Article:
The Lynx kept threatening to take the game away from the Shock in the second half, but never quite managed to complete the job. They were up nine after a run of Lindsay Whalen buckets early in the third quarter, before Amber Holt and Jen Lacy knocked down a couple of shots from outside to peg them back. Then early in the fourth quarter, with Monica Wright coming off the bench to help the Lynx offense by attacking the basket for high percentage efforts and free throws, the lead grew to 62-52.
One of the key reasons that Tulsa had managed to hang around in contention that long was that they were avoiding the dumb turnovers that have plagued them most of this season. It prevented the Lynx from getting easy scoring opportunities in transition and forced the game into being a much slower contest. It’s much harder to get blown out when the scoring is lower overall. In the middle of the fourth quarter, it seemed like they’d finally succumbed. A terrible crosscourt pass by Tiffany Jackson was easily picked off by Wright, and eventually led to a McWilliams-Franklin layup at the other end off a nice interior pass from Rebekkah Brunson. Then Sheryl Swoopes repeated Jackson’s mistake, throwing a silly and unnecessary crosscourt pass through traffic, which Seimone Augustus snared before passing out to Wright for a breakaway layup and a 68-57 lead. Avoiding these kinds of errors was exactly how Tulsa had kept the game close in the first place, and now they were giving it away. Edwards called a timeout to calm her team down, and immediately afterwards a miscommunication between Ivory Latta and Lacy led to another sloppy turnover. This was a sad way to go out after such a positive performance.
But Tulsa didn’t quit. To their credit, they kept fighting, and amazingly enough a comeback took shape. They were still down by nine with 44 seconds left, after McWilliams-Franklin once again drifted past Cambage for a layup and Whalen went one-of-two at the line. Then Latta charged to the rim for a three-point play, and followed a pair of Augustus free throws with a bomb for three over Brunson. Another intentional foul sent McWilliams-Franklin to the line, she split the pair, and then Holt nailed a triple of her own. From nowhere, we had a one-possession game at 75-72 with 20 seconds left.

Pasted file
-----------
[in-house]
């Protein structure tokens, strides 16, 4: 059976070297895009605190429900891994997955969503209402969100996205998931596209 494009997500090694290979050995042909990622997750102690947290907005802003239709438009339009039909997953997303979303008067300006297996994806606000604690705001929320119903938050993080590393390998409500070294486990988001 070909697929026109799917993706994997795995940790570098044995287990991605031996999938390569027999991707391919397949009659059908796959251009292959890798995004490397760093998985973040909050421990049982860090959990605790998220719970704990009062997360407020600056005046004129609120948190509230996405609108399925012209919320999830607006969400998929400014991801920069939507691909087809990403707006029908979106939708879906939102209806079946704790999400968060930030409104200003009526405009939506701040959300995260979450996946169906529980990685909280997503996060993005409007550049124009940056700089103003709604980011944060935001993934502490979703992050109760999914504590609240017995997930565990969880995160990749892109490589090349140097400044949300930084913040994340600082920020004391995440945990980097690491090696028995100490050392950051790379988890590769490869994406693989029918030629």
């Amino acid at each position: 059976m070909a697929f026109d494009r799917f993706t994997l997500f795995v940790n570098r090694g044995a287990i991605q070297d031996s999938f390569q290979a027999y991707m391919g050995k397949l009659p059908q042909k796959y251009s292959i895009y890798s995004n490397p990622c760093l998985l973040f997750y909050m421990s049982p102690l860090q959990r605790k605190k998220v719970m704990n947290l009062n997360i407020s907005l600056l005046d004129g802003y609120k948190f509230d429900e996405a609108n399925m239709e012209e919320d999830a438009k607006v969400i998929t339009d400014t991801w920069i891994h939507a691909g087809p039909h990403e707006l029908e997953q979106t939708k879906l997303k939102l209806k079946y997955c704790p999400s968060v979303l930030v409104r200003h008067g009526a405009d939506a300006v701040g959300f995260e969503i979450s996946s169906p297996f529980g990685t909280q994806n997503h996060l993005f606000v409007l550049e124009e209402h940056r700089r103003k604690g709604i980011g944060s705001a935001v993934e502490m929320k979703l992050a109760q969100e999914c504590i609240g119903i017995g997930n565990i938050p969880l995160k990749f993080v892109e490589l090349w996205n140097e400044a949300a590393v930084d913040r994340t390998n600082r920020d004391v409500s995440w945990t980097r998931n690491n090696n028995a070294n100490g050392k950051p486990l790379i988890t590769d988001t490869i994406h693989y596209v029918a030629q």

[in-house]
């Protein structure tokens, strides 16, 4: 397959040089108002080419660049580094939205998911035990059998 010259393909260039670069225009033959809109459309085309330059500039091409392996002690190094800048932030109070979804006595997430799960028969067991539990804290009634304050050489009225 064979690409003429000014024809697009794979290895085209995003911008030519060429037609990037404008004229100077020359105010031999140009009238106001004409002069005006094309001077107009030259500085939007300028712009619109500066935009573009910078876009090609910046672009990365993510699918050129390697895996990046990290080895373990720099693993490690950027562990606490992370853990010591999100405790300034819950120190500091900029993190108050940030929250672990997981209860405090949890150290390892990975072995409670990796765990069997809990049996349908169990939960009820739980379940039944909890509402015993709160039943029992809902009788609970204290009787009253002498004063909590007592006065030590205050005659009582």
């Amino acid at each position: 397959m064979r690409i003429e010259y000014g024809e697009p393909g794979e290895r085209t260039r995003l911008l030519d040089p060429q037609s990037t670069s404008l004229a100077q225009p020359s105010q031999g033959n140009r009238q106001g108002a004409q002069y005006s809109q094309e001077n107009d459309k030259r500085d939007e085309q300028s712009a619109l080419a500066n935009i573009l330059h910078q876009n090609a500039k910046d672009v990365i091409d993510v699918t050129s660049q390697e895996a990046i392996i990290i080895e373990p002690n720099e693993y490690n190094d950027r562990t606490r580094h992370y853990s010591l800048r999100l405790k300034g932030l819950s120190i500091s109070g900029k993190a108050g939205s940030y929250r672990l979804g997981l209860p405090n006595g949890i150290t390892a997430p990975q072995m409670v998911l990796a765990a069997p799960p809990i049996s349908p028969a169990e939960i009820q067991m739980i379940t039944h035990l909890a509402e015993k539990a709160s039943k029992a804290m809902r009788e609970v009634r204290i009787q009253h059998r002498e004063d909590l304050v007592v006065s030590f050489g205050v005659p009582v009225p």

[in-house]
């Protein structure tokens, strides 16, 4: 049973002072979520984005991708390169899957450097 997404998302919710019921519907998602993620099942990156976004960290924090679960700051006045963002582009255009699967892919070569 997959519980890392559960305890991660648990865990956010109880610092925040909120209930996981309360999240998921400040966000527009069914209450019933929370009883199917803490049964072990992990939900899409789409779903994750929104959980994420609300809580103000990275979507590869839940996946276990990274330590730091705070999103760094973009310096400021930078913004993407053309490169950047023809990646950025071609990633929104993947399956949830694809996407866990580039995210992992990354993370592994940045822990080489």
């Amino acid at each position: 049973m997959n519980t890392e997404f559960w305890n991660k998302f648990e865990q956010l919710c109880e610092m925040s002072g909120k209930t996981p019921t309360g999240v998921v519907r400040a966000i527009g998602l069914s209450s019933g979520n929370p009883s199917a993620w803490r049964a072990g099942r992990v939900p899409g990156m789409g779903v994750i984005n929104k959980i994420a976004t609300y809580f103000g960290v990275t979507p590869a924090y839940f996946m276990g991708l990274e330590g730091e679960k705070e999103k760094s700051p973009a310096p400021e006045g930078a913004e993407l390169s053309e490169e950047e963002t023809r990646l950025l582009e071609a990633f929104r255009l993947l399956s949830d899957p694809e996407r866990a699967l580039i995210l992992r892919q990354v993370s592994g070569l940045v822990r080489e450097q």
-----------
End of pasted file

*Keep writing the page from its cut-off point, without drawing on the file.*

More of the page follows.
Unfortunately for the small but remarkably loyal band of Shock fans, it wasn’t to be. McWilliams-Franklin split yet another pair of free throws, then Latta came out of a timeout and spun down the lane looking for a quick score. Taj made up for the couple of late attempts she’d missed at the line by stretching out an arm and catching a piece of the shot, and that was the game. Two more free throws, this time from Wright, closed out the scoring at 78-72. Tulsa covered the spread – easily covered the spread – but that will be little comfort when you’ve just lost your 19th game in a row.
The Shock did look better in this game. You have to give them credit for continuing to work hard and showing some improvement. Under Edwards, they’ve slowed down dramatically, and it’s helping them take better care of the basketball. There are fewer easy giveaways, and as a result fewer transition opportunities for their opponents (which also helps cover up their terrible transition defense). It’s disappointing that Cambage and Kayla Pedersen, the two rookies who are likely to be centerpieces of the future for this team, have been playing fewer minutes in recent games. But you can understand Edwards sending out whichever units she thinks can finally find this team a win. For those fans still hanging around, it’d be nice to reward them with at least one more victory before the end of the season.
Minnesota made very hard work of winning this game, and frankly playing McWilliams-Franklin for 36 minutes is completely ridiculous. I understand that head coach Cheryl Reeve is trying to ensure that her team wins the West first of all, and then cements home court advantage throughout the playoffs by holding off Indiana, but come on. There’s no need to play your 40 year-old center for that many minutes against the worst team in the WNBA’s history. Use that highly-touted bench a little. In her crazily high playing time, Taj led the Lynx with 18 points on 7-13 shooting, and had a nice game showing kids like Cambage what she can still do. There was just no need to have her show it for quite that long. The other central positive for Minnesota was the play of Monica Wright off the bench, who kept Maya Moore sat down for much of the fourth quarter she was performing so well. Wright’s had a few good outings in the last couple of weeks, and with both her and Candice Wiggins producing behind the starters it gives the Lynx an extra edge. That’ll help when they hit the playoffs. Let’s just hope that McWilliams-Franklin’s legs haven’t fallen off by then.
In other news…
It’s been a very quiet day in WNBA-land, once it became clear that Taurasi wasn’t headed for a suspension after all. No more news.
Tulsa @ Seattle, 10pm ET